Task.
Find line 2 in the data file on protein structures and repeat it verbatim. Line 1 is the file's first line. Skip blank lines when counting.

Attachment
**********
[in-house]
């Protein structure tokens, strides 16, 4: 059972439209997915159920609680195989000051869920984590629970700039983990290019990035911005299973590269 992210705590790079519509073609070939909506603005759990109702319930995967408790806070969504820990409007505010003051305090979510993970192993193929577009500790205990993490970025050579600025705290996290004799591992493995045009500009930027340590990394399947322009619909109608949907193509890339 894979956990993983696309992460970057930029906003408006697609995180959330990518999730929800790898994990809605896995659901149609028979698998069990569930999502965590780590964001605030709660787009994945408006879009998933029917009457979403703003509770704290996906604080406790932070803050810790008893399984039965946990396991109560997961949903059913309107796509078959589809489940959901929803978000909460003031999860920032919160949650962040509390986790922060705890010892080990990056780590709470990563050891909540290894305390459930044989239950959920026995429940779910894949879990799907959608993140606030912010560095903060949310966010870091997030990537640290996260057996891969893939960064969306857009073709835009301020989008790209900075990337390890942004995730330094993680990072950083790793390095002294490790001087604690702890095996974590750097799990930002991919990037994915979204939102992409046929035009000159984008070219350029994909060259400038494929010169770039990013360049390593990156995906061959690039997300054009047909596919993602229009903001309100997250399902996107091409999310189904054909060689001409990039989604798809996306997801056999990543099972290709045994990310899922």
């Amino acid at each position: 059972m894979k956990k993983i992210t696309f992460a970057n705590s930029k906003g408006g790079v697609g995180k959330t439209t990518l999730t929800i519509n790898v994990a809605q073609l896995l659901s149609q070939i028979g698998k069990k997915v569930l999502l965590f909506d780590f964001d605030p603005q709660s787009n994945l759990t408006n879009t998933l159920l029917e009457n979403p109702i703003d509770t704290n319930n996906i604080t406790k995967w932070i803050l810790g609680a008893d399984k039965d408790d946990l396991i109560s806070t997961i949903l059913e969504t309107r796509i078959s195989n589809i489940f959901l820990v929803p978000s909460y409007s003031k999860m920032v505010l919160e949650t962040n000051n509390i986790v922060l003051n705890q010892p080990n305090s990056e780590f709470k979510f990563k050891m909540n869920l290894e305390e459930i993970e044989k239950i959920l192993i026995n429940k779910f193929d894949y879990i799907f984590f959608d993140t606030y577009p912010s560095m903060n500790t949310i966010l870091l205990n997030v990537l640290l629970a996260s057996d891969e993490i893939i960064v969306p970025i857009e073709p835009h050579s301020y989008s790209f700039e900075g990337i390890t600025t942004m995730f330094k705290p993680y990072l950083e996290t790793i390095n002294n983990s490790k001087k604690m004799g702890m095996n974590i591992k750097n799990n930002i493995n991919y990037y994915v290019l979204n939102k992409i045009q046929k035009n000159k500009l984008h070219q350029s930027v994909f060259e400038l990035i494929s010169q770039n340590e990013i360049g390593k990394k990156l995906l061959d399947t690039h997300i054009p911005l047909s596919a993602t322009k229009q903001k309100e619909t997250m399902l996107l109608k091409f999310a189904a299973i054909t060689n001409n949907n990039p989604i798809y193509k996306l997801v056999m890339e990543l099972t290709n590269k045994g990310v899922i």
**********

């Protein structure tokens, strides 16, 4: 059972439209997915159920609680195989000051869920984590629970700039983990290019990035911005299973590269 992210705590790079519509073609070939909506603005759990109702319930995967408790806070969504820990409007505010003051305090979510993970192993193929577009500790205990993490970025050579600025705290996290004799591992493995045009500009930027340590990394399947322009619909109608949907193509890339 894979956990993983696309992460970057930029906003408006697609995180959330990518999730929800790898994990809605896995659901149609028979698998069990569930999502965590780590964001605030709660787009994945408006879009998933029917009457979403703003509770704290996906604080406790932070803050810790008893399984039965946990396991109560997961949903059913309107796509078959589809489940959901929803978000909460003031999860920032919160949650962040509390986790922060705890010892080990990056780590709470990563050891909540290894305390459930044989239950959920026995429940779910894949879990799907959608993140606030912010560095903060949310966010870091997030990537640290996260057996891969893939960064969306857009073709835009301020989008790209900075990337390890942004995730330094993680990072950083790793390095002294490790001087604690702890095996974590750097799990930002991919990037994915979204939102992409046929035009000159984008070219350029994909060259400038494929010169770039990013360049390593990156995906061959690039997300054009047909596919993602229009903001309100997250399902996107091409999310189904054909060689001409990039989604798809996306997801056999990543099972290709045994990310899922």